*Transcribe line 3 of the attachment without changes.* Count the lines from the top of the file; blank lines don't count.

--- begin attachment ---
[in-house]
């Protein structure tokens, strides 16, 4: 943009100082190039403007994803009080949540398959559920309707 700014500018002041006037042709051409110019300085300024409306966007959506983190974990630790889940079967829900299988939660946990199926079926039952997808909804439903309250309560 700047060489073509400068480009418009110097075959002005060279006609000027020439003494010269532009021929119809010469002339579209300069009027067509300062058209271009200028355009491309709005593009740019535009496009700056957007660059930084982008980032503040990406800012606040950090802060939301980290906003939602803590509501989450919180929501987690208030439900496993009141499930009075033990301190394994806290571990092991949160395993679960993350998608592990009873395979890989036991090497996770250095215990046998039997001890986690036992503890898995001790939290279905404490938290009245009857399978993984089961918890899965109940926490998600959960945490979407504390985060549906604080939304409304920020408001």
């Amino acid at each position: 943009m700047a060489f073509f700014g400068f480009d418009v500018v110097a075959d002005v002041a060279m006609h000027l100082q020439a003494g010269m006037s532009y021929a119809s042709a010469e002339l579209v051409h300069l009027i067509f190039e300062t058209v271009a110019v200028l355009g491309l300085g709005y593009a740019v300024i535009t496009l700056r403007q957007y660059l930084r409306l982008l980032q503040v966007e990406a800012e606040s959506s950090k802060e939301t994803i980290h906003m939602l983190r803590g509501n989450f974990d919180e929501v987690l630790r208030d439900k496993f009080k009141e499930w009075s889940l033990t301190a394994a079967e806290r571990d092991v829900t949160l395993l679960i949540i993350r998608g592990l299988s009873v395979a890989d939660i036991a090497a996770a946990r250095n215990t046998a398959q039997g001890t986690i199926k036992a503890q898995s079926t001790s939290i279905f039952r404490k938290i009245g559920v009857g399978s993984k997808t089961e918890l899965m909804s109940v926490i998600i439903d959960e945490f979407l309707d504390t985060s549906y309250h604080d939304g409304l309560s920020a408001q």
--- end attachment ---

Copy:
């Amino acid at each position: 943009m700047a060489f073509f700014g400068f480009d418009v500018v110097a075959d002005v002041a060279m006609h000027l100082q020439a003494g010269m006037s532009y021929a119809s042709a010469e002339l579209v051409h300069l009027i067509f190039e300062t058209v271009a110019v200028l355009g491309l300085g709005y593009a740019v300024i535009t496009l700056r403007q957007y660059l930084r409306l982008l980032q503040v966007e990406a800012e606040s959506s950090k802060e939301t994803i980290h906003m939602l983190r803590g509501n989450f974990d919180e929501v987690l630790r208030d439900k496993f009080k009141e499930w009075s889940l033990t301190a394994a079967e806290r571990d092991v829900t949160l395993l679960i949540i993350r998608g592990l299988s009873v395979a890989d939660i036991a090497a996770a946990r250095n215990t046998a398959q039997g001890t986690i199926k036992a503890q898995s079926t001790s939290i279905f039952r404490k938290i009245g559920v009857g399978s993984k997808t089961e918890l899965m909804s109940v926490i998600i439903d959960e945490f979407l309707d504390t985060s549906y309250h604080d939304g409304l309560s920020a408001q």